This chapter is meant to be our ‘pay off’ chapter for the time we’ve invested into Sazed over the last few chapters. I, personally, think it’s the coolest chapter in this section of the book.
Feruchemy really turned out well as a magic system, and I’m glad I found a place for it in this book. It connects with Allomancy perfectly; I’m actually surprised at how well they go together. (As you may recall, I originally tried out Feruchemy in a book I now call Final Empire Prime.)
Here, you finally get to see some REAL Feruchemical tricks. Sazed can do so much more than just make himself strong (like he did in book one) or memorize things. If you think about it, there are an awful lot of things that can be done to intertwine Allomancy–with its Pushes and Pulls–and Feruchemy, where a person can increase or decrease their weight.
By the way, you probably remember form book one the way that Inquisitors see. They have such a subtle touch with Steel and Iron, and their lines, that they can see via the trace metals in everyone’s bodies and in the objects around them.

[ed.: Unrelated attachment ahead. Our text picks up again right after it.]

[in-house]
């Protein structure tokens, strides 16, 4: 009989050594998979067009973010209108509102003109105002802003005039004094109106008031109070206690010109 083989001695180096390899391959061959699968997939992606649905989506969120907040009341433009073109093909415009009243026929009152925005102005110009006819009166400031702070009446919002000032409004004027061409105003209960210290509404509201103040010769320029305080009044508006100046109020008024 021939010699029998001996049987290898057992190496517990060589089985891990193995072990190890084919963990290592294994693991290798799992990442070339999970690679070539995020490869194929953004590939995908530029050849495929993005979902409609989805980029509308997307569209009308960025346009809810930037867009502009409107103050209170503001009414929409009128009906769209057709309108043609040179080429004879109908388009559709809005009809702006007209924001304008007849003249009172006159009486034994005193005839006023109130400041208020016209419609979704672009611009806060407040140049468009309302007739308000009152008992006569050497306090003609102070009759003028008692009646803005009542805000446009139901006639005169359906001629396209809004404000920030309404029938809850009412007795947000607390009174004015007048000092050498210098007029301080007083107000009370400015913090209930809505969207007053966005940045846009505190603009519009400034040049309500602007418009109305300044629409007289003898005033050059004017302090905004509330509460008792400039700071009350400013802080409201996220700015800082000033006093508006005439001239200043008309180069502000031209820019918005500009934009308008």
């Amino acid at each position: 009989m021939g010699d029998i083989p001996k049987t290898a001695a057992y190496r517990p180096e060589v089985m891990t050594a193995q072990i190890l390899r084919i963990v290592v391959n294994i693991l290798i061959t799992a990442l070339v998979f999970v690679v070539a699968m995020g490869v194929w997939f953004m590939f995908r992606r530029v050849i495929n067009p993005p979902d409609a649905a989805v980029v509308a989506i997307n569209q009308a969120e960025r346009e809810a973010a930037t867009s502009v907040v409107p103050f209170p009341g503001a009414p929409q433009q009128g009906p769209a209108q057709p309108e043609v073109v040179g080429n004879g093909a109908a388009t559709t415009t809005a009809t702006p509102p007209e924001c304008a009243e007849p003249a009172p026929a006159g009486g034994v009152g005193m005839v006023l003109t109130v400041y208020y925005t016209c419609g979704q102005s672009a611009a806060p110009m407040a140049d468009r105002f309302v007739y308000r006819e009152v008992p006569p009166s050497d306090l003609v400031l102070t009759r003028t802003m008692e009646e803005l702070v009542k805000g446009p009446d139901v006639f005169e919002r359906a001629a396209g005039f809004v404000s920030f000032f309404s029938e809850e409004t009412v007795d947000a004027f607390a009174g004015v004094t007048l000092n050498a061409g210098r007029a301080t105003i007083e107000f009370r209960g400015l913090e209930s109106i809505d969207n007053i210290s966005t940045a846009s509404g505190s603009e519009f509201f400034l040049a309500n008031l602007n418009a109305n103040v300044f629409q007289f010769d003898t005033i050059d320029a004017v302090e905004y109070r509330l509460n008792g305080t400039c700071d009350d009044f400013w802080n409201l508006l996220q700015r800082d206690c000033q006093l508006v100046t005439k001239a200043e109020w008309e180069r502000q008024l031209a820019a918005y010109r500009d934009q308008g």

The thing is, any Allomancer with access to iron or steel could learn to do this. Some have figured it out, in the past, but in current times, nobody–at least, nobody the heroes know–is aware of this. Except, of course, for Marsh.
And he chose not to share it.
The scene where Sazed walks along inside the Conventical and talks to himself, speaking into the coppermind, is what really appeals to me about this chapter. It isn’t often that, as a writer, I get to do something like this–switch up the narrative style, let myself do a monologue in first person present tense. The tense shift is, I think, what lets these scenes be so creepy. You get to feel, I hope, like you’re with Sazed, walking along in the near dark, listening to a quiet voice-over that doesn’t dispel the gloom, but just echoes back to you even more creepily.
This was one of my editor’s favorite scenes in the book as well. The part where Sazed describes where Inquisitors are made, and where he walks the corridors, with minimal narrative interjections by me gave this chapter a tone unlike anything else I’ve ever written.